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Transhumant agro-pastoralism in Bhutan: Exploring contemporary practices and socio-cultural traditions

Authors
  • Namgay, Kuenga1
  • Millar, Joanne1
  • Black, Rosemary1
  • Samdup, Tashi2
  • 1 Charles Sturt University, School of Environmental Sciences, Albury, New South Wales, 2640, Australia , Albury (Australia)
  • 2 Council for Renewable Natural Resources Research of Bhutan, Ministry of Agriculture and Forests, Thimphu, Bhutan , Thimphu (Bhutan)
Type
Published Article
Journal
Pastoralism: Research, Policy and Practice
Publisher
Springer Berlin Heidelberg
Publication Date
Jun 13, 2013
Volume
3
Issue
1
Identifiers
DOI: 10.1186/2041-7136-3-13
Source
Springer Nature
Keywords
License
Green

Abstract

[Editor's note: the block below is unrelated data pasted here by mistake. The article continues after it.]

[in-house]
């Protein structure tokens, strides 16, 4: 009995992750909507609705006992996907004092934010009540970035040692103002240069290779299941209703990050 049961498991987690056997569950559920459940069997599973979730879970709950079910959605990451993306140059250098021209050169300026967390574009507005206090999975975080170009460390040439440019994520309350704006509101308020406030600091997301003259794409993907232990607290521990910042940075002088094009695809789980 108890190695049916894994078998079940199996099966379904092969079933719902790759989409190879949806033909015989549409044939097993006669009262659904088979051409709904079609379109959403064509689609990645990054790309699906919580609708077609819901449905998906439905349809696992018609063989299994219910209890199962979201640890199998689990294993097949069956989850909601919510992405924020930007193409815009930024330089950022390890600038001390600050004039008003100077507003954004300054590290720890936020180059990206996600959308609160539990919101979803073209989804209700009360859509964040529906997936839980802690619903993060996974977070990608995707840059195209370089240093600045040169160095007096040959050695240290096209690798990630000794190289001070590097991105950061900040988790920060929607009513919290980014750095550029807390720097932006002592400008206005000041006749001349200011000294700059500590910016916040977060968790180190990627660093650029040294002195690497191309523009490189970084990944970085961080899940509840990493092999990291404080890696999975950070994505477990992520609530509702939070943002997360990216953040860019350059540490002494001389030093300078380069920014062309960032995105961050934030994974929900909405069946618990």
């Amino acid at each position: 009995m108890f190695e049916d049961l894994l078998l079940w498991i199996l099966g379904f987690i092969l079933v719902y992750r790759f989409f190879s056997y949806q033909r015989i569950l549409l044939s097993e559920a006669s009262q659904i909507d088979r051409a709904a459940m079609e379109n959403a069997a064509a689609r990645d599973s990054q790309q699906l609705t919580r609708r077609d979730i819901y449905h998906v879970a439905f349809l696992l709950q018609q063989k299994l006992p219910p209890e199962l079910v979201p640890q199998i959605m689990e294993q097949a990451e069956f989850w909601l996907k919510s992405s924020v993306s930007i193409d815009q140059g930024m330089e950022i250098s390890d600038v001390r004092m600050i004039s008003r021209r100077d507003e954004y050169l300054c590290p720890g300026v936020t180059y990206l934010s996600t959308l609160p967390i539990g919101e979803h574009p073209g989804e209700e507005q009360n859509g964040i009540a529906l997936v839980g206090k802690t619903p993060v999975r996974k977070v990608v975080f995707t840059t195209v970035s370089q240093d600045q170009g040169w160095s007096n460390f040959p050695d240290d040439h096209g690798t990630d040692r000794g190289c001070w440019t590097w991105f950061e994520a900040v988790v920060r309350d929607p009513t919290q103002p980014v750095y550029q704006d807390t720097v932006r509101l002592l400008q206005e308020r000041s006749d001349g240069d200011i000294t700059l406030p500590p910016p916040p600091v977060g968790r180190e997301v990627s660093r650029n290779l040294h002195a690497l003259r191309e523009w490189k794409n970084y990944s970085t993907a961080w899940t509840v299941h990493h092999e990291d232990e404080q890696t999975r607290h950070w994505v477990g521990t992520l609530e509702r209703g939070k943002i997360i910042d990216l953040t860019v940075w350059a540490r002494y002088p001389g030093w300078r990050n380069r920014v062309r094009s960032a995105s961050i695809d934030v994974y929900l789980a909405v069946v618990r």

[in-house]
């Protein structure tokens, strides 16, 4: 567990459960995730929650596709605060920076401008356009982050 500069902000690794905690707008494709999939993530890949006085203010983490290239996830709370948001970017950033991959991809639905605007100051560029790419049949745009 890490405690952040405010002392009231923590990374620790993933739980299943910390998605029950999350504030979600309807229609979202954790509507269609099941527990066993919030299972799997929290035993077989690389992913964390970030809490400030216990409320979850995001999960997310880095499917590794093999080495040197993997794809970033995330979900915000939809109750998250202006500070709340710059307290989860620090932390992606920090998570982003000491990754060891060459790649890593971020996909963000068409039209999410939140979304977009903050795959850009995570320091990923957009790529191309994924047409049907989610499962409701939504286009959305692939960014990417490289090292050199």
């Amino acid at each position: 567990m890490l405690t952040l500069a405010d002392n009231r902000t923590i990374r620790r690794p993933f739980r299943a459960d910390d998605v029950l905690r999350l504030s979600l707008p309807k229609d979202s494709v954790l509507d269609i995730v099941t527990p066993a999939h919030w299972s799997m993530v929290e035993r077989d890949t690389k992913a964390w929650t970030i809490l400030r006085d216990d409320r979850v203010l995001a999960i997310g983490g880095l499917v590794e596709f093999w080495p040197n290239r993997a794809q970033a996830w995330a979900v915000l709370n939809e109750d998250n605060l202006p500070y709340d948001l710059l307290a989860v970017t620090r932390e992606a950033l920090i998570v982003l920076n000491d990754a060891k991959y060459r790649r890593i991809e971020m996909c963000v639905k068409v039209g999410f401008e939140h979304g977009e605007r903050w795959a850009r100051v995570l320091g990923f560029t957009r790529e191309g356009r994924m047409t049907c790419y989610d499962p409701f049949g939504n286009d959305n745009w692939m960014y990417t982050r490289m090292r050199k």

This paper presents research findings on the contemporary practices and socio-cultural traditions of transhumant agro-pastoralism (TAP) in Bhutan. Despite the widespread practice of TAP in Bhutan, there has been limited research on the nature of the practice and associated socio-cultural traditions. Qualitative research methods were used to interview 24 migrating households and nine relevant agency staff in 2010. A structured survey of 75 TAP households gathered background quantitative data. Migration takes place in April/May and September/October, and may take four days to over a month. The main reasons for migration include (1) avoiding production reduction and mortality of animals from cold, (2) shortage of forage, (3) off-farm income opportunities, (4) avoiding parasite infestation in the south and (5) vacating grazing areas for yaks in winter. Additionally, the study revealed that there are several other factors and indicators that herders consider in planning their seasonal transhumant movement. We conclude that TAP is an important part of the living cultural heritage in Bhutan. TAP herders have not only adapted their livelihoods to ecological niches at different altitudinal levels but also used resources sustainably while synchronizing their socio-cultural activities with seasonality of the transhumant practice. However, the system is under increasing pressure. Today, TAP communities are faced with family labour shortages due to the increasing participation of children and adults in education and alternative livelihood options. They also face policy and climate change issues making their TAP practice more difficult. Strategies are needed that will allow herders to make informed choices about their futures.

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